McDonald’s drive-thru. (credit: WikiMedia)

McDonald’s Buys Apprente for Multi-Lingual Orders

The decision makers at Micky D’s have been spending big money on AI this year. First they spent $300 million on Dynamic Yield, then this month announced an agreement to acquire Apprente for a yet undisclosed amount.

Apprente created an AI voice control system to order fast food. The deal is a sign that McDonald’s is serious about staying one step ahead of the fast food competition, which is embracing automation for every possible task.

“Building our technology infrastructure and digital capabilities are fundamental to our Velocity Growth Plan and enable us to meet rising expectations from our customers, while making it simpler and even more enjoyable for crew members to serve guests,” McDonald’s CEO Steve Easterbrook said in a statement, referring to the strategic vision he laid out in 2017.

An article on lays out the secret to Apprente’s appeal: Apprente calls its technology “sound-to-meaning,” in contrast to “speech-to-text.” The distinction is that, unlike many voice AI models, Apprente does not transcribe what the customer says and then infer meaning from that transcript. It goes directly from speech signals to result.

“The company believes this provides a better approach for customer-experience-related use cases, particularly in noisy environments such as restaurants and public areas or in cases where customers tend to use colloquial, poorly structured language, resulting in low-accuracy speech recognition,” Raúl Castañón-Martínez, a senior analyst at 451 Research, wrote in a recent report on voice assistants.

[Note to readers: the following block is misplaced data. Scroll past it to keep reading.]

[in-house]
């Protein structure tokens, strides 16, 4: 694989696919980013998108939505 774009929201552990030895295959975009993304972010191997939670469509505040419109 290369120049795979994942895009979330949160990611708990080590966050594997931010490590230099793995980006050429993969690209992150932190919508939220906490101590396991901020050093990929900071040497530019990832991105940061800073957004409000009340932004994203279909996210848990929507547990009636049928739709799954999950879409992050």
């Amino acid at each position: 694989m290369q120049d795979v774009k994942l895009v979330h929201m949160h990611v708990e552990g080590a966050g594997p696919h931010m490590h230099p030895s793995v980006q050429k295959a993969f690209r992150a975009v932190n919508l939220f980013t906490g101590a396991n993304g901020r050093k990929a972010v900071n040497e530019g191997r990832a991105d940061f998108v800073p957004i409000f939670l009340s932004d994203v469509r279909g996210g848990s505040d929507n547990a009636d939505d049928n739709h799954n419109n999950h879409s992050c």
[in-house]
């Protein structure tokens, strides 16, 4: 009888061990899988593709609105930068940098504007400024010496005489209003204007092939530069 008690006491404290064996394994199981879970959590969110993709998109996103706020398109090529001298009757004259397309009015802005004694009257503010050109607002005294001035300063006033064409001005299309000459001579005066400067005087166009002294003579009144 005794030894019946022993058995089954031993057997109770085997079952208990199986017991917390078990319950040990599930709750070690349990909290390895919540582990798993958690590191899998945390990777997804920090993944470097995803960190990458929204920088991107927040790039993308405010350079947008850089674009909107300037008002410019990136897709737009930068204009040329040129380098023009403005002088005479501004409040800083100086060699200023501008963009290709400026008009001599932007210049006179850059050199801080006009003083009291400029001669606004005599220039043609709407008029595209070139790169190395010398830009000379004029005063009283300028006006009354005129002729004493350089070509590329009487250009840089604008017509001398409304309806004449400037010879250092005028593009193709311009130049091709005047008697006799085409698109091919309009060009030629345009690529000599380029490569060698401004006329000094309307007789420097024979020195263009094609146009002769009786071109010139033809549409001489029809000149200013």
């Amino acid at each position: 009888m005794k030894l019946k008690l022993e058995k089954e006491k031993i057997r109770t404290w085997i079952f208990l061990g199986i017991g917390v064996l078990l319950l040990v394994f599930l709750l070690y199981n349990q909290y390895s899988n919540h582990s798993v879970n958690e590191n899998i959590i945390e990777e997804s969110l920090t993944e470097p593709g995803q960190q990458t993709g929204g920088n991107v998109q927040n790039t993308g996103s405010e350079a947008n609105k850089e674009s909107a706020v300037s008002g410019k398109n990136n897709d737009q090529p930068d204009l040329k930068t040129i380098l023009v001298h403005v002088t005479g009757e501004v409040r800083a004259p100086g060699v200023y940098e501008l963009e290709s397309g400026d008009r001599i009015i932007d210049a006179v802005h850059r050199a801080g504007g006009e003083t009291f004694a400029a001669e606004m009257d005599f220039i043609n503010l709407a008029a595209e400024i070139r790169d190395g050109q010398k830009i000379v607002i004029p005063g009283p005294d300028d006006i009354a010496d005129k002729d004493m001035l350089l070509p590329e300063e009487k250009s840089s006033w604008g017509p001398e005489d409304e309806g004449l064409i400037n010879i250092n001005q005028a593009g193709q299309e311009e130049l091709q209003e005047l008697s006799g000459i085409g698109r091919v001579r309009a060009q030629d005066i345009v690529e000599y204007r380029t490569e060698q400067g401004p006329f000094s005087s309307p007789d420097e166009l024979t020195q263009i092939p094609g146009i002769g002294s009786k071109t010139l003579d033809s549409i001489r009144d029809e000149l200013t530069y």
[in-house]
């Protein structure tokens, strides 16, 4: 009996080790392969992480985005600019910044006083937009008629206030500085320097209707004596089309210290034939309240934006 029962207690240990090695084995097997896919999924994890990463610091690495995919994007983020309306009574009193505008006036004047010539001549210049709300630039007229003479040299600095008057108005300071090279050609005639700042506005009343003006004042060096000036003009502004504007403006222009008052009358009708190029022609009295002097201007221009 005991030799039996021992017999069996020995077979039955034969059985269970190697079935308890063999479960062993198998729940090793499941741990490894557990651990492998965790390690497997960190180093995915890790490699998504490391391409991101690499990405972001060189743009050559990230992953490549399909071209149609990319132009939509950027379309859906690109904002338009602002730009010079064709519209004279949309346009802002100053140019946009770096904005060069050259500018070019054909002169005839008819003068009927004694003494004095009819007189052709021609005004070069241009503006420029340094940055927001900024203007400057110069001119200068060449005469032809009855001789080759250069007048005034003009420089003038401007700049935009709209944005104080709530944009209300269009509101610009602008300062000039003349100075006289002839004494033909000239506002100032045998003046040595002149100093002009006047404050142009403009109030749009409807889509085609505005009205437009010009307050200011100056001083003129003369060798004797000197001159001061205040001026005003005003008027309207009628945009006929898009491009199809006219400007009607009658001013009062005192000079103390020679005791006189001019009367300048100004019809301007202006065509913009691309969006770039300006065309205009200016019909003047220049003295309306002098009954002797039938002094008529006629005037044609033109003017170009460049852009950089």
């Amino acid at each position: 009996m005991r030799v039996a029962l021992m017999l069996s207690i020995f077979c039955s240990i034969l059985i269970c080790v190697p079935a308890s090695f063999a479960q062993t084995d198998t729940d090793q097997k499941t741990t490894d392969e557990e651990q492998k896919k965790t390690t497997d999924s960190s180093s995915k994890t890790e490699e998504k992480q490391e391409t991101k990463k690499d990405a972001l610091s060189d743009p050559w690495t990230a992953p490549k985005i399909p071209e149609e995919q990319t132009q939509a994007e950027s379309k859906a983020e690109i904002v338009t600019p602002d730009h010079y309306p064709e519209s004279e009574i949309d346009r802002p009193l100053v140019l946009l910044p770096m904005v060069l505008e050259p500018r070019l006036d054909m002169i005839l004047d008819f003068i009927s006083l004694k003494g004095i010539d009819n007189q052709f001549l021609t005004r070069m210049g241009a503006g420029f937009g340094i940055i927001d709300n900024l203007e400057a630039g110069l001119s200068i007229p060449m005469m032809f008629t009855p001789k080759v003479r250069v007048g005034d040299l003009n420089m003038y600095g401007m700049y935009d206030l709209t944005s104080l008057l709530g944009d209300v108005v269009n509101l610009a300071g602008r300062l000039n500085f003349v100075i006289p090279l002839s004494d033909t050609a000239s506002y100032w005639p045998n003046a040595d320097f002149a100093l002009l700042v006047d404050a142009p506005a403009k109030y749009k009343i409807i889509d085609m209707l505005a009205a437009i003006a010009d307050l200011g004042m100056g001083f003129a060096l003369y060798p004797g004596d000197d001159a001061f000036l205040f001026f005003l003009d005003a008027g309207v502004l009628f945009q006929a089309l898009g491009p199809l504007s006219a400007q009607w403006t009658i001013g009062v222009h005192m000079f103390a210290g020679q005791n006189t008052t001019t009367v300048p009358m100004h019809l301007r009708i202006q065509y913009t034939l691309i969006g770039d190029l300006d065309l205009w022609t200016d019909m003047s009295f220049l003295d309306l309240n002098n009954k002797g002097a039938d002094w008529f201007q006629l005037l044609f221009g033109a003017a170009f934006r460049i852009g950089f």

The technology is critical for environments like a drive-through, where the fast food restaurants serve the majority of their customers. For McDonald’s, 68 million orders a year are made in cars.

Everyone has had the disappointing experience of poor speakers and poor microphones at fast food businesses. These two acquisitions should help stop that type of frustration. Apprente can speed up the information relayed into the speaker, and it doesn’t get confused by speakers with an accent. McDonald’s began using Apprente in March, and has rolled out the tech to 8,000 of the company’s 14,428 U.S. restaurants. It’ll be in “nearly all” by the end of 2019, according to a McDonald’s press release.